-A full-blown business plan. Taking the time to develop a business description, financial projections and a competitive market analysis will help compensate for concerns about experience. The Small Business Administation website sba.gov offers tips on how to craft your business plan.
-Hire experience: Show a potential investor that you have recruited an experienced salesperson, a skilled marketer, an accountant with startup experience, and other key managers. Also showcase your list of your outside experts and company advisors, such as an attorney, business coach or retired professionals who have experience in the business, who can supply professional guidance.
-Leverage Your Relationships: Think about who you have access to who can supply expertise and support, or become your first clients. Your network is probably much larger than you think, particularly if you use Facebook, LinkedIn, and other social networking sites.
Myth 3: It Takes a Long Time
Technology has changed everything: Look at low-cost technologies you can employ to run your business. In the old days you’d advertise a business; now an email blast can accomplish the same thing for nothing. You can reduce costs by outsourcing website design, graphic design, programming, bookkeeping and other services you need for your business overseas. On sites like elance.com, guru.com, professionals bid to do your job; or rentacoder.com, and concierge services like GetFriday.com or Global Solutions.com.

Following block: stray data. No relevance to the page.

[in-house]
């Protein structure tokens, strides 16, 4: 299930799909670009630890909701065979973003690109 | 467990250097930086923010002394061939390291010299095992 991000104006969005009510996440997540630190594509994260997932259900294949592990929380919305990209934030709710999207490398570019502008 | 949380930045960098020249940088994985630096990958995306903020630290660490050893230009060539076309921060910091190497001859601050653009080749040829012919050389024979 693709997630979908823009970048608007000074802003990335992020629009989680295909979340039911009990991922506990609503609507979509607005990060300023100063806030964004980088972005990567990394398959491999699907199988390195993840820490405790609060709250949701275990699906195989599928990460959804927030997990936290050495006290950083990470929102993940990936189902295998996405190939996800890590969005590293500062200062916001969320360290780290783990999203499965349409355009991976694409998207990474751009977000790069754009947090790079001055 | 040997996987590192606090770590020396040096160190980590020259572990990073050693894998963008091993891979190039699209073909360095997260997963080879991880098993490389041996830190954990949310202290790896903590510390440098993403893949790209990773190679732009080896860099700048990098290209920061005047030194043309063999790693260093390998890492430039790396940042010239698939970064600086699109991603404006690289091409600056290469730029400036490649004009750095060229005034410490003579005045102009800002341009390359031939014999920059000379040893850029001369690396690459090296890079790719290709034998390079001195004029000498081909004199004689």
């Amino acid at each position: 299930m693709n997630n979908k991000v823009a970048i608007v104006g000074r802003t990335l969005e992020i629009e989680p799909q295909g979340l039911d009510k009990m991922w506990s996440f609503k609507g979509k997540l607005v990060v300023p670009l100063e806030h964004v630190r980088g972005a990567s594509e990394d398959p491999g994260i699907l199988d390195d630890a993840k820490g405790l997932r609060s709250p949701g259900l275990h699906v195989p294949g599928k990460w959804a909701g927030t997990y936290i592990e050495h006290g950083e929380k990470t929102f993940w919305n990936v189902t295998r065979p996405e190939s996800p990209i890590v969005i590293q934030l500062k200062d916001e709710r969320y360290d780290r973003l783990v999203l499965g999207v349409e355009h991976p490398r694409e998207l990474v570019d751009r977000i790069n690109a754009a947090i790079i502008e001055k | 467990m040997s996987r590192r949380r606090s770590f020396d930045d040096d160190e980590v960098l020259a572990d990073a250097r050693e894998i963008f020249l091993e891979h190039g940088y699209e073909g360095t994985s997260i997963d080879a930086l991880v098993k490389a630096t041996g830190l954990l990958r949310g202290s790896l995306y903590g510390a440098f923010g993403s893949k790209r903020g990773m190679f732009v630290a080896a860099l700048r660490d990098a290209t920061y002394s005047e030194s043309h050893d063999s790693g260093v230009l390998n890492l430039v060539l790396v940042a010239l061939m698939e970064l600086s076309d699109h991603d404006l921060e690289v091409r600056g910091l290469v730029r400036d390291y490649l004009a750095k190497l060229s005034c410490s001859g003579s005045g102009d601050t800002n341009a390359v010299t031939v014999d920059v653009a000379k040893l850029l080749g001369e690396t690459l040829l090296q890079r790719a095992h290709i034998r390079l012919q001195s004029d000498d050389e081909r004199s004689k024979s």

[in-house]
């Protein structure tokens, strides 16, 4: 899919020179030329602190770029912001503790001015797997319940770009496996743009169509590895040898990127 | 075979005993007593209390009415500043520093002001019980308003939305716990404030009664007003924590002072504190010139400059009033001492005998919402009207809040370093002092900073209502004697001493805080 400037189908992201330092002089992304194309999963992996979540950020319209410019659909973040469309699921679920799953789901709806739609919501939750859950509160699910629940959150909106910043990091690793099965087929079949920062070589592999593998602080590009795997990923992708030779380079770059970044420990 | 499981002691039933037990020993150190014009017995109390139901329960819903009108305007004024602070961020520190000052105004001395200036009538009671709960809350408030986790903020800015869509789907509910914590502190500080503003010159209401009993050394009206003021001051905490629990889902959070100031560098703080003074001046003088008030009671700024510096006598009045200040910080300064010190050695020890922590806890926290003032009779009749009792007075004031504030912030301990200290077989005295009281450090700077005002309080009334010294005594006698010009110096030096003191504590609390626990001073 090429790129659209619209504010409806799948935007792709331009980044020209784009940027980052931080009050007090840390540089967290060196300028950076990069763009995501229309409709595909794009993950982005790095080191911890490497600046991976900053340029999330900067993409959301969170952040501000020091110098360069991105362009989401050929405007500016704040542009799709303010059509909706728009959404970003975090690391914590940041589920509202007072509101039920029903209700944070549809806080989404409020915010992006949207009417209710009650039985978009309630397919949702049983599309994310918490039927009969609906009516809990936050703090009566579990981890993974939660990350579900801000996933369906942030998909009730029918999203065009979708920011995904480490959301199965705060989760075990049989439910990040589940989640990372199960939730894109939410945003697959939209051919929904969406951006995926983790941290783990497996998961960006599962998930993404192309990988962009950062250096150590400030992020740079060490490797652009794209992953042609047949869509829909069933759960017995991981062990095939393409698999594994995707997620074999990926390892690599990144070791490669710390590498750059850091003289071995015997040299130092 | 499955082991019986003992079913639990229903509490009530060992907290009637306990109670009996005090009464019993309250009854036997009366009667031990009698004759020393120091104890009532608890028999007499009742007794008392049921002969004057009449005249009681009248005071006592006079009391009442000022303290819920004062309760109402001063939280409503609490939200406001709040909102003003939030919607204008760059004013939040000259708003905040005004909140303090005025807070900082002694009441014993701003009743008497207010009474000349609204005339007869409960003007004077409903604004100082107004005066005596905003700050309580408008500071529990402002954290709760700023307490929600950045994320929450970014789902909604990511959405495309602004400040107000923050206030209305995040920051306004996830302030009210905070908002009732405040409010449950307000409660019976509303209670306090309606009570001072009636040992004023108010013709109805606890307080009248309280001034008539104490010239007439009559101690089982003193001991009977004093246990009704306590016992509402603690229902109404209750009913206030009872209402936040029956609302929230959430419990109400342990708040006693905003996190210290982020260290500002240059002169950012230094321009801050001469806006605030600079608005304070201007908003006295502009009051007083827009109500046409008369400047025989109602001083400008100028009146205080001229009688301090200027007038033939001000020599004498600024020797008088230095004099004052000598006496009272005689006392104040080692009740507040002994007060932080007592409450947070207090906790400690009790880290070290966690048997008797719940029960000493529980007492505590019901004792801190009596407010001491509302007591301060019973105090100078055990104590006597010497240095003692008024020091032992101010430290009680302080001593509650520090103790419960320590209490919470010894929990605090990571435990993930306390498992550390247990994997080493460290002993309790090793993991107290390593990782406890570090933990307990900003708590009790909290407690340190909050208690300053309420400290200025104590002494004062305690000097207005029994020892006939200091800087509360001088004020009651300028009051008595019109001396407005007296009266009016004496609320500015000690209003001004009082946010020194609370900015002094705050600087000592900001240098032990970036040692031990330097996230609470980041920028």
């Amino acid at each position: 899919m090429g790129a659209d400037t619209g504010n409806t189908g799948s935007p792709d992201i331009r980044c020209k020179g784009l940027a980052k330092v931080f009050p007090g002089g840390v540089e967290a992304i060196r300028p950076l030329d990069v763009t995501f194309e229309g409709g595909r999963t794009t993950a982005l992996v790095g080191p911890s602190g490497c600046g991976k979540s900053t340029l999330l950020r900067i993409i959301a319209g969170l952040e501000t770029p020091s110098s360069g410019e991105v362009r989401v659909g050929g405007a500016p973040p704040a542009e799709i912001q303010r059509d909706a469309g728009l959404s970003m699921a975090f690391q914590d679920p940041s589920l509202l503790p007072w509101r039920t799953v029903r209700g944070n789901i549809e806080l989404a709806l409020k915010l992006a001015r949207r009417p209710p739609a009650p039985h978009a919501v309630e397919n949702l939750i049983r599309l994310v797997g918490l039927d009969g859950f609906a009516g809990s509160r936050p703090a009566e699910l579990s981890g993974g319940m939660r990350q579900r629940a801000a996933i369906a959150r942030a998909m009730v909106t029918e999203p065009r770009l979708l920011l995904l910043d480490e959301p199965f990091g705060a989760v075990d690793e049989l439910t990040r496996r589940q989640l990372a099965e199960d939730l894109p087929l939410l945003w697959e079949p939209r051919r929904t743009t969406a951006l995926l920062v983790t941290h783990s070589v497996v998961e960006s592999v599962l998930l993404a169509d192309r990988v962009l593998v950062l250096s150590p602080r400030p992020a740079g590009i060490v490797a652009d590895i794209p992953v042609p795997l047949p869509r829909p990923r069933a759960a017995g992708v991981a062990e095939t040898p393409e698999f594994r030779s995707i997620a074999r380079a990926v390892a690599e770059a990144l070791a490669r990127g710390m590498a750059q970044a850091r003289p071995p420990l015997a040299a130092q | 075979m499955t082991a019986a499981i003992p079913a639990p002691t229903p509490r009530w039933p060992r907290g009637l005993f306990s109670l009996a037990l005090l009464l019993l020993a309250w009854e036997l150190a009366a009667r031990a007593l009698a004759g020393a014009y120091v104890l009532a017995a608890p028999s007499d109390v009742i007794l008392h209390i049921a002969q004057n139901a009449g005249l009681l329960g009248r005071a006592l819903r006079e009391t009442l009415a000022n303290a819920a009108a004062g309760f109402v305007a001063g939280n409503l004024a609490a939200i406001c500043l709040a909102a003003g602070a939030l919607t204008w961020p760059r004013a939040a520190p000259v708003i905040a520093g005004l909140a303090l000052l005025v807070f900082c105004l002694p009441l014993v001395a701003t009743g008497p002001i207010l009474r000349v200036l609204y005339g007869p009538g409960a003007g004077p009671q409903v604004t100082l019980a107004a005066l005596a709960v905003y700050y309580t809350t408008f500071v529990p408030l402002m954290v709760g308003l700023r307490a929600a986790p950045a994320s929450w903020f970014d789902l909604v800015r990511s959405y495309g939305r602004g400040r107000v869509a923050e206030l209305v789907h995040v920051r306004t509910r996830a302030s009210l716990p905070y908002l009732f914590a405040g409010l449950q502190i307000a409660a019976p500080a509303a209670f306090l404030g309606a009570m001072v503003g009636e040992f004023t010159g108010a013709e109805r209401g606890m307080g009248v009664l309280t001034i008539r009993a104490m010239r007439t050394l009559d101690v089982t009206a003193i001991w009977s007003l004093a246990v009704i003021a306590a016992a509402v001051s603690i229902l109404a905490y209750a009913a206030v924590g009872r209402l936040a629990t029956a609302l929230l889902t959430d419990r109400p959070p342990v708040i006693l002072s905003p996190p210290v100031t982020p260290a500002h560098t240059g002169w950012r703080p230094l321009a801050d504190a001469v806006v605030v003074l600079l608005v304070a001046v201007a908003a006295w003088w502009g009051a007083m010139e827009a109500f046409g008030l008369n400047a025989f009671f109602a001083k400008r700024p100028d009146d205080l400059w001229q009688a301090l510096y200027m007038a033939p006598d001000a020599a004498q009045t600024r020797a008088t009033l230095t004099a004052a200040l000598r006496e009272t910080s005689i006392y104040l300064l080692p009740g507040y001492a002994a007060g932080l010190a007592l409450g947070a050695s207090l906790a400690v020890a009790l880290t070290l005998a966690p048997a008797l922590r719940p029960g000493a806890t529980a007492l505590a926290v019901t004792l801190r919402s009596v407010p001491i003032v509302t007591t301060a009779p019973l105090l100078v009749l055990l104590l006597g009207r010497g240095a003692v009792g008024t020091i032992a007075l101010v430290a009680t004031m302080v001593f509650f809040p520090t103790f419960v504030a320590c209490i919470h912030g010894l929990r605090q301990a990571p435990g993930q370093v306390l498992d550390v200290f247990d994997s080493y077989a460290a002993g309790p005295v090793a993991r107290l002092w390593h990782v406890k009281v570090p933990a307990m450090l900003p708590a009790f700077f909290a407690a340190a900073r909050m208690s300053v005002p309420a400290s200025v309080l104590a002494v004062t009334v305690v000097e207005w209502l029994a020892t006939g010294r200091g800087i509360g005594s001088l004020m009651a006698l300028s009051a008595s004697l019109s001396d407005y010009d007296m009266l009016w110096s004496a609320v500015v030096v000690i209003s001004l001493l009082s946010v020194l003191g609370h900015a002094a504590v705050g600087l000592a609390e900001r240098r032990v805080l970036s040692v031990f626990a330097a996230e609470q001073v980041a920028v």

Build an Audience by Blogging: If you have a specific expertise, build an audience first by blogging; the people who register with your site will become the first customers for your product – whether it’s a book, seminar, piece of equipment, etc.
Strategic Partnerships: If you have a large venture that you want to get up and running quickly, consider a strategic partnership. Bill Gates invented the Windows operating system just as IBM was looking to introduce a PC that would compete with Apple. IBM invested in his product at the early stage, allowing the company to get a competitive product to market faster and in a more cost-effective way.
Research companies that need your product; that would help them achieve some sort of competitive advantage and allow them to provide a product or service that leverages off your success. Example: A specific company provides worldwide technical support for products like yours. You agree to give them a worldwide exclusive on the servicing of your product in exchange for an investment that gets you to market.
Sales and Marketing Partnership: Let’s say your product fits with the product offering of a large distributor. The distributor offering the latest hot product will reap a bundle of “tag along” sales from customers who want one-stop shopping. You offer the company a three-year exclusive sales contract (subject to meeting certain milestones) in exchange for a non-equity investment.
Buy an existing business that reflects your passion. Matt Rivers became owner of the Pump House Surf Shop in Massachusetts at age 17 – he was an ardent surfer who had worked in the shop, and bought it with money he made as a dishwasher. Now it’s one of the best known on the East Coast.